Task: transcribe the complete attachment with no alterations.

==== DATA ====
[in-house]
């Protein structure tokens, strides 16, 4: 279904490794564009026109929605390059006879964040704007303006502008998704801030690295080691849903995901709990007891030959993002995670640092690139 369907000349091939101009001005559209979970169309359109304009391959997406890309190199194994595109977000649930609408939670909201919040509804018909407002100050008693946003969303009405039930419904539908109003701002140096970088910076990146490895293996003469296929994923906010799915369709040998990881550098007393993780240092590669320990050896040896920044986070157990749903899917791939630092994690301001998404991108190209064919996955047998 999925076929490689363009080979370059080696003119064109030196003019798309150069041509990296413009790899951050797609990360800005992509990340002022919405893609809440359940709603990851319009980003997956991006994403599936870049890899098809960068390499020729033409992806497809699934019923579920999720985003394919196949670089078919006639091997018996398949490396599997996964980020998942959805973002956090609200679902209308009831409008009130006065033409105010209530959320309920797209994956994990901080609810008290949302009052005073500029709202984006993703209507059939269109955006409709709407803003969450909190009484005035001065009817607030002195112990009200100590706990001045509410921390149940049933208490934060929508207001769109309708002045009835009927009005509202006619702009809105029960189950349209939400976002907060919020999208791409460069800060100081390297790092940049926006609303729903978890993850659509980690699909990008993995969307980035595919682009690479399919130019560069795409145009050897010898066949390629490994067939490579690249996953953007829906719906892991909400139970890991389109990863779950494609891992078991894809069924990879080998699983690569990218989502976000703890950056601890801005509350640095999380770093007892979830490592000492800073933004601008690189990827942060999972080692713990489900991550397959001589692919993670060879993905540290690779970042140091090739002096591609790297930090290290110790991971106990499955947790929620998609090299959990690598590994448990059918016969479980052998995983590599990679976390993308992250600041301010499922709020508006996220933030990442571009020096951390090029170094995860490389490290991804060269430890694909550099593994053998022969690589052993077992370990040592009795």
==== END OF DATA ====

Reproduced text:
[in-house]
């Protein structure tokens, strides 16, 4: 279904490794564009026109929605390059006879964040704007303006502008998704801030690295080691849903995901709990007891030959993002995670640092690139 369907000349091939101009001005559209979970169309359109304009391959997406890309190199194994595109977000649930609408939670909201919040509804018909407002100050008693946003969303009405039930419904539908109003701002140096970088910076990146490895293996003469296929994923906010799915369709040998990881550098007393993780240092590669320990050896040896920044986070157990749903899917791939630092994690301001998404991108190209064919996955047998 999925076929490689363009080979370059080696003119064109030196003019798309150069041509990296413009790899951050797609990360800005992509990340002022919405893609809440359940709603990851319009980003997956991006994403599936870049890899098809960068390499020729033409992806497809699934019923579920999720985003394919196949670089078919006639091997018996398949490396599997996964980020998942959805973002956090609200679902209308009831409008009130006065033409105010209530959320309920797209994956994990901080609810008290949302009052005073500029709202984006993703209507059939269109955006409709709407803003969450909190009484005035001065009817607030002195112990009200100590706990001045509410921390149940049933208490934060929508207001769109309708002045009835009927009005509202006619702009809105029960189950349209939400976002907060919020999208791409460069800060100081390297790092940049926006609303729903978890993850659509980690699909990008993995969307980035595919682009690479399919130019560069795409145009050897010898066949390629490994067939490579690249996953953007829906719906892991909400139970890991389109990863779950494609891992078991894809069924990879080998699983690569990218989502976000703890950056601890801005509350640095999380770093007892979830490592000492800073933004601008690189990827942060999972080692713990489900991550397959001589692919993670060879993905540290690779970042140091090739002096591609790297930090290290110790991971106990499955947790929620998609090299959990690598590994448990059918016969479980052998995983590599990679976390993308992250600041301010499922709020508006996220933030990442571009020096951390090029170094995860490389490290991804060269430890694909550099593994053998022969690589052993077992370990040592009795």